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Don’t follow the crowd

Improving Systems and Habits

Scott Miker is the author of several books that describe how to use systems and habits to improve.  This free blog provides articles that to help understand the principles related to building systems.  

Don’t follow the crowd

Scott Miker

It amazes me how many times a group of people can head in a direction that seems so wrong.  We see a cult’s demise and wonder how so many people were involved and misguided to such a large degree.

We all assume we are above those influences.  We think we would have been able to see through it all to see it is just a scam.

Yet time and time again psychologists and sociologists conduct experiments that prove just how vulnerable we are to others.  It turns out we are easily persuaded when it comes to groupthink.

So how can we move away from this groupthink to think independently?  Can we start to see those influences in a different way and start to respond objectively?

In Consumer.ology by Philip Graves, the author talks about how unaware we can be towards the way in which others can influence us. 

He says, “Just as we are unaware of how our physical environment influences our thoughts and behavior, we don’t appreciate the subtle but significant influence that the actions of other people can have on us.  Cults, religions, and brands all rely on some aspect of group influence to spread their message, sometimes with astonishing speed.”

He goes on to give some additional context, “History is littered with examples of times when groups have been influenced to behave in a way that can seem incomprehensible to others.  When it came to power, the Nazi Party had two million members; by the time of its demise, it had more than eight million.  While many of these people joined for career reasons, it has been estimated that there was an active membership of at least one million people, many of whom were in senior positions in the national government and to a greater or lesser degree integral to its nefarious objectives.”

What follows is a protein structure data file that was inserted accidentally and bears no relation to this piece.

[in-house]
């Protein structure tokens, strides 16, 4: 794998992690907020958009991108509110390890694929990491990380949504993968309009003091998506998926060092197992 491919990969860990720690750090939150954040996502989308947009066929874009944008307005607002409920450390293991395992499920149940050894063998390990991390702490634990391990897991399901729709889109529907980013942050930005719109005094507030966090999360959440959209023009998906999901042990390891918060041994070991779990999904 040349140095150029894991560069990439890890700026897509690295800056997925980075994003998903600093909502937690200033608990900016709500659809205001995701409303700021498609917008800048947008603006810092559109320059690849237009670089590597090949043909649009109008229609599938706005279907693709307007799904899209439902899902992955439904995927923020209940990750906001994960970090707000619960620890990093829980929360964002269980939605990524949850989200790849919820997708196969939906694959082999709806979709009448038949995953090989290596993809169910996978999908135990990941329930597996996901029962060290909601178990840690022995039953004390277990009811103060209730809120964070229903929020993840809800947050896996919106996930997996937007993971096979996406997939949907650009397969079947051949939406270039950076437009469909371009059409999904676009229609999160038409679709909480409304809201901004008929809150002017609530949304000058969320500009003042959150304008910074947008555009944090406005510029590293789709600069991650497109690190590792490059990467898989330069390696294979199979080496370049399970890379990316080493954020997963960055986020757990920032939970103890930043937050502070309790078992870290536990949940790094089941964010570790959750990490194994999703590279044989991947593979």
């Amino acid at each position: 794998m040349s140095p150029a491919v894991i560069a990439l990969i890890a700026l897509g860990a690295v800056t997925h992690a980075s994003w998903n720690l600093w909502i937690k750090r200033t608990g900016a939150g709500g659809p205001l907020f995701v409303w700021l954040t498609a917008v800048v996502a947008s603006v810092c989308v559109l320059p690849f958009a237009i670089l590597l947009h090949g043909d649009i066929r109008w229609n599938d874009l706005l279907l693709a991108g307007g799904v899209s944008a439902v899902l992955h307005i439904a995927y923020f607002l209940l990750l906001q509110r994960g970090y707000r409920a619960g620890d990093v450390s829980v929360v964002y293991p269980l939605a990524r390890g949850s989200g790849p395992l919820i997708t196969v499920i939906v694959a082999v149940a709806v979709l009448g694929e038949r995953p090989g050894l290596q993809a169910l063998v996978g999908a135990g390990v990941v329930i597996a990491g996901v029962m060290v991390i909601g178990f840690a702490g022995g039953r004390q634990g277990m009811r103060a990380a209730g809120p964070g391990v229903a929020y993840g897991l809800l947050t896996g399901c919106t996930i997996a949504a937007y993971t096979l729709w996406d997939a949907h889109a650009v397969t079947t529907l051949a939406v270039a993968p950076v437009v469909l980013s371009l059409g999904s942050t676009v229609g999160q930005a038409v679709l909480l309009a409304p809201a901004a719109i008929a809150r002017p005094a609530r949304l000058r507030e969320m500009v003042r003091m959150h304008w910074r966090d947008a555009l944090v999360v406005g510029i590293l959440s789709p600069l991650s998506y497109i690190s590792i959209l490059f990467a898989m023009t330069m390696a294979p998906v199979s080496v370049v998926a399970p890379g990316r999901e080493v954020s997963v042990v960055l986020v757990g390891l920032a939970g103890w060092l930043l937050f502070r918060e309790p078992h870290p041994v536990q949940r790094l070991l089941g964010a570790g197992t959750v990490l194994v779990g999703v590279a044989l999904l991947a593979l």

Looking at the systems involved, we can start to devise ways for us to be above the crowd and not get too caught up in the group’s influence. 

One leverage point in the system it that we often determine who we surround ourselves with.  We can control who we are around, which then influences who influences us. 

If we want to make sure we don’t make a poor decision because of those around us, then evaluate who are around us.  Then we can start to take steps to surround ourselves with people we respect.  We can make sure our values align and become more deliberate about who we spend our time with.

Many times our behavior doesn’t align with our thoughts.  We often want to eat healthier and exercise but our body doesn’t seem to follow that desire.  Instead we behave in a way that takes us in the opposite direction.

If we can use the systems and habits approach to gain control of this and align our thoughts and behaviors, we will naturally start to understand how we can reach our goals.  This can help us chart our own course and not be so dependent on the group to determine what success is or what the normal path may be. 

Others will always influence us.  Our evolutionary journey proves the value of this ability to assimilate with the group and gain advantages that we don’t have when we are alone. 

But using systems thinking we can start to explore the systems involved and start to make changes.  These changes can help move in the right direction, regardless of the group.  Then we can start to gain better control of our role in the system and adjust when we know a different response is warranted.